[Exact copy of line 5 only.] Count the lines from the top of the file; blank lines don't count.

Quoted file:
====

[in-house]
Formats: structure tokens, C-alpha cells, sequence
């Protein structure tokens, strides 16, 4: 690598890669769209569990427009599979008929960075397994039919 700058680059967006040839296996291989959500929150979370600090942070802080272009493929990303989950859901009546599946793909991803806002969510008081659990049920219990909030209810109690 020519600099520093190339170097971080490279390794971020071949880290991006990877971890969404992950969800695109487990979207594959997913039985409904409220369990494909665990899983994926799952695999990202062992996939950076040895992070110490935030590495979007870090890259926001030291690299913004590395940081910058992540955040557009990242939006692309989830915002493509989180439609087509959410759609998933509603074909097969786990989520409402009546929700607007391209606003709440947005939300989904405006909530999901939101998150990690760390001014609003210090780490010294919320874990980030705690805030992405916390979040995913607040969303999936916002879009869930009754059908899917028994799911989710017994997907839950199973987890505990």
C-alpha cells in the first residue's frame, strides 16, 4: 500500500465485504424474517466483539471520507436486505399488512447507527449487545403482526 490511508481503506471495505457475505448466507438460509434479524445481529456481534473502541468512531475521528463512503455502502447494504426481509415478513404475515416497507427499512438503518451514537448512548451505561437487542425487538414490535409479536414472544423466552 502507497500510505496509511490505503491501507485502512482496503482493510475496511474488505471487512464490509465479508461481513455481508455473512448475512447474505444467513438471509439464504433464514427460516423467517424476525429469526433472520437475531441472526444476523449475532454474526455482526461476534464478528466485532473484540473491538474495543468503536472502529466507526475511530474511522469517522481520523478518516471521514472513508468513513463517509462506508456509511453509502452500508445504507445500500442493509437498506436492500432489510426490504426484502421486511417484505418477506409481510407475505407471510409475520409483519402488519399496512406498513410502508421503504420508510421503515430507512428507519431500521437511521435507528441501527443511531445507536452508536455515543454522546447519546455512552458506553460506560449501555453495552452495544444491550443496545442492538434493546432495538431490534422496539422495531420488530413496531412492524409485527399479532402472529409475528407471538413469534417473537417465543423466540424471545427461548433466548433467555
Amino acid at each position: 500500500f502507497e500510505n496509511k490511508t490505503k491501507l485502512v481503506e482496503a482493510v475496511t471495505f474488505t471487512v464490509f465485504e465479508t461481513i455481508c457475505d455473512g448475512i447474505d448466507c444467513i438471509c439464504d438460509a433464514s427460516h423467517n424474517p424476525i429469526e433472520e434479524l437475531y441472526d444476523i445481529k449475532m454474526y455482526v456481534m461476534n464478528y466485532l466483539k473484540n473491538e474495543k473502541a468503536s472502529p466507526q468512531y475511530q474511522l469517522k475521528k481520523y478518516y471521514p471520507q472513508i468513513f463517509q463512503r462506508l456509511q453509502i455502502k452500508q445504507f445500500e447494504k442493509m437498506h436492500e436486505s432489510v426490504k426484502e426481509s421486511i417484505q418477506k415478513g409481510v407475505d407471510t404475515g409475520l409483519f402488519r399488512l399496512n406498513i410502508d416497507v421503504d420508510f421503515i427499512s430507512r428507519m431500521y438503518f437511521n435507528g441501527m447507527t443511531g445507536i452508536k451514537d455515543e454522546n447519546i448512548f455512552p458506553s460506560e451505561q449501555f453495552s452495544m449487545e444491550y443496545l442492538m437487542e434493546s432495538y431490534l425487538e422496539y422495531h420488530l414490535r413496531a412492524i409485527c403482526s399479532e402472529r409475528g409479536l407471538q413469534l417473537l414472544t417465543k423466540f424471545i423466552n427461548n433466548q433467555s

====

Amino acid at each position: 500500500f502507497e500510505n496509511k490511508t490505503k491501507l485502512v481503506e482496503a482493510v475496511t471495505f474488505t471487512v464490509f465485504e465479508t461481513i455481508c457475505d455473512g448475512i447474505d448466507c444467513i438471509c439464504d438460509a433464514s427460516h423467517n424474517p424476525i429469526e433472520e434479524l437475531y441472526d444476523i445481529k449475532m454474526y455482526v456481534m461476534n464478528y466485532l466483539k473484540n473491538e474495543k473502541a468503536s472502529p466507526q468512531y475511530q474511522l469517522k475521528k481520523y478518516y471521514p471520507q472513508i468513513f463517509q463512503r462506508l456509511q453509502i455502502k452500508q445504507f445500500e447494504k442493509m437498506h436492500e436486505s432489510v426490504k426484502e426481509s421486511i417484505q418477506k415478513g409481510v407475505d407471510t404475515g409475520l409483519f402488519r399488512l399496512n406498513i410502508d416497507v421503504d420508510f421503515i427499512s430507512r428507519m431500521y438503518f437511521n435507528g441501527m447507527t443511531g445507536i452508536k451514537d455515543e454522546n447519546i448512548f455512552p458506553s460506560e451505561q449501555f453495552s452495544m449487545e444491550y443496545l442492538m437487542e434493546s432495538y431490534l425487538e422496539y422495531h420488530l414490535r413496531a412492524i409485527c403482526s399479532e402472529r409475528g409479536l407471538q413469534l417473537l414472544t417465543k423466540f424471545i423466552n427461548n433466548q433467555s